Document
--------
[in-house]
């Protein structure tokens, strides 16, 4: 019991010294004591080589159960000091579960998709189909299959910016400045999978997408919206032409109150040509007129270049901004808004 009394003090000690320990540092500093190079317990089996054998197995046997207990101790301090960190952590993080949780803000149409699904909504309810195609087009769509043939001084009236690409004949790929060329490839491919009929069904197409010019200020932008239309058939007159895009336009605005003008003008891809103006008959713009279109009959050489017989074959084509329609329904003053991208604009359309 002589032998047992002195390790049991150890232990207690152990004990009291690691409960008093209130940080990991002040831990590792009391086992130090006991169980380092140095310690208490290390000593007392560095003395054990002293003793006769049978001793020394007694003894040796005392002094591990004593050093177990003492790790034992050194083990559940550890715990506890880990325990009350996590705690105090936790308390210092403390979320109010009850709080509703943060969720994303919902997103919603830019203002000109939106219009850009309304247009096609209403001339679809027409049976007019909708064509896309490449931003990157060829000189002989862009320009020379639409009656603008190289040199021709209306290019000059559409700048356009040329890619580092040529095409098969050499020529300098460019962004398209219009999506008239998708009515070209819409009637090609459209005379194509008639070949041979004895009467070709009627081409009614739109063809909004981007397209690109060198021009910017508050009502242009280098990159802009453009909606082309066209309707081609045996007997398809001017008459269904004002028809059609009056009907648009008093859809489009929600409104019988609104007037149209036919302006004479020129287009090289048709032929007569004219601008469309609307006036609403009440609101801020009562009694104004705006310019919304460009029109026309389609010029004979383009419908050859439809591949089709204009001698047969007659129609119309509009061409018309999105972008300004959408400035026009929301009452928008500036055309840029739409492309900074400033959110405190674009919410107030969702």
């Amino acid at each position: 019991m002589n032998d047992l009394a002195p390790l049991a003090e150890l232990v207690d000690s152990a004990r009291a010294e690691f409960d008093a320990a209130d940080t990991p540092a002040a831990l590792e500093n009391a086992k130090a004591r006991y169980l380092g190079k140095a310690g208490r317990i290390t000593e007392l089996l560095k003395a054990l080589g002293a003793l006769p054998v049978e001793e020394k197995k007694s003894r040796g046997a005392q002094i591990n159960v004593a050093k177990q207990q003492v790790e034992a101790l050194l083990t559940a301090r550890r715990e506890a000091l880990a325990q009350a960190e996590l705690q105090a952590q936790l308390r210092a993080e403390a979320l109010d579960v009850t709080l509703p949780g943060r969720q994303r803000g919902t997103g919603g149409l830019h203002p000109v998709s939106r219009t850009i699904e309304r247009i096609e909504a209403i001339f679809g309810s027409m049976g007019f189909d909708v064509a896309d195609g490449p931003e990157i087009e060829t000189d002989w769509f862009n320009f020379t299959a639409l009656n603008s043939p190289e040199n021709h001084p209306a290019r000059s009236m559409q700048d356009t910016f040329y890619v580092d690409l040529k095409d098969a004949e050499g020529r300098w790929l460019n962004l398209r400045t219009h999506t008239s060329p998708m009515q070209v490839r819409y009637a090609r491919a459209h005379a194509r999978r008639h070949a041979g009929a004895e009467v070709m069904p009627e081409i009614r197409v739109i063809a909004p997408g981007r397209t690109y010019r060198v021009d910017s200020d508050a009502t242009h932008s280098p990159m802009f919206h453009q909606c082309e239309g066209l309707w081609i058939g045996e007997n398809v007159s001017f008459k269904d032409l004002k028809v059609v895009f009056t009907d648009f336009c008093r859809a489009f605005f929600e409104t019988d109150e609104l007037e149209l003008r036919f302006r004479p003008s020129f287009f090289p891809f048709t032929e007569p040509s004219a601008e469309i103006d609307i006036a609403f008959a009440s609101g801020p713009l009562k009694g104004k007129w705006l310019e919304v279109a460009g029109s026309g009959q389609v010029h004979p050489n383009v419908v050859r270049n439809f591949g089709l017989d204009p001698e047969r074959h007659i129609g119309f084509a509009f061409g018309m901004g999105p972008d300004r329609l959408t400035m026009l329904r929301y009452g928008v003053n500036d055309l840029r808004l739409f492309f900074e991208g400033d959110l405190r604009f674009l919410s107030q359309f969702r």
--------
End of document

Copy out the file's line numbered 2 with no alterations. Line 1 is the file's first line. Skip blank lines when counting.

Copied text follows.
């Protein structure tokens, strides 16, 4: 019991010294004591080589159960000091579960998709189909299959910016400045999978997408919206032409109150040509007129270049901004808004 009394003090000690320990540092500093190079317990089996054998197995046997207990101790301090960190952590993080949780803000149409699904909504309810195609087009769509043939001084009236690409004949790929060329490839491919009929069904197409010019200020932008239309058939007159895009336009605005003008003008891809103006008959713009279109009959050489017989074959084509329609329904003053991208604009359309 002589032998047992002195390790049991150890232990207690152990004990009291690691409960008093209130940080990991002040831990590792009391086992130090006991169980380092140095310690208490290390000593007392560095003395054990002293003793006769049978001793020394007694003894040796005392002094591990004593050093177990003492790790034992050194083990559940550890715990506890880990325990009350996590705690105090936790308390210092403390979320109010009850709080509703943060969720994303919902997103919603830019203002000109939106219009850009309304247009096609209403001339679809027409049976007019909708064509896309490449931003990157060829000189002989862009320009020379639409009656603008190289040199021709209306290019000059559409700048356009040329890619580092040529095409098969050499020529300098460019962004398209219009999506008239998708009515070209819409009637090609459209005379194509008639070949041979004895009467070709009627081409009614739109063809909004981007397209690109060198021009910017508050009502242009280098990159802009453009909606082309066209309707081609045996007997398809001017008459269904004002028809059609009056009907648009008093859809489009929600409104019988609104007037149209036919302006004479020129287009090289048709032929007569004219601008469309609307006036609403009440609101801020009562009694104004705006310019919304460009029109026309389609010029004979383009419908050859439809591949089709204009001698047969007659129609119309509009061409018309999105972008300004959408400035026009929301009452928008500036055309840029739409492309900074400033959110405190674009919410107030969702």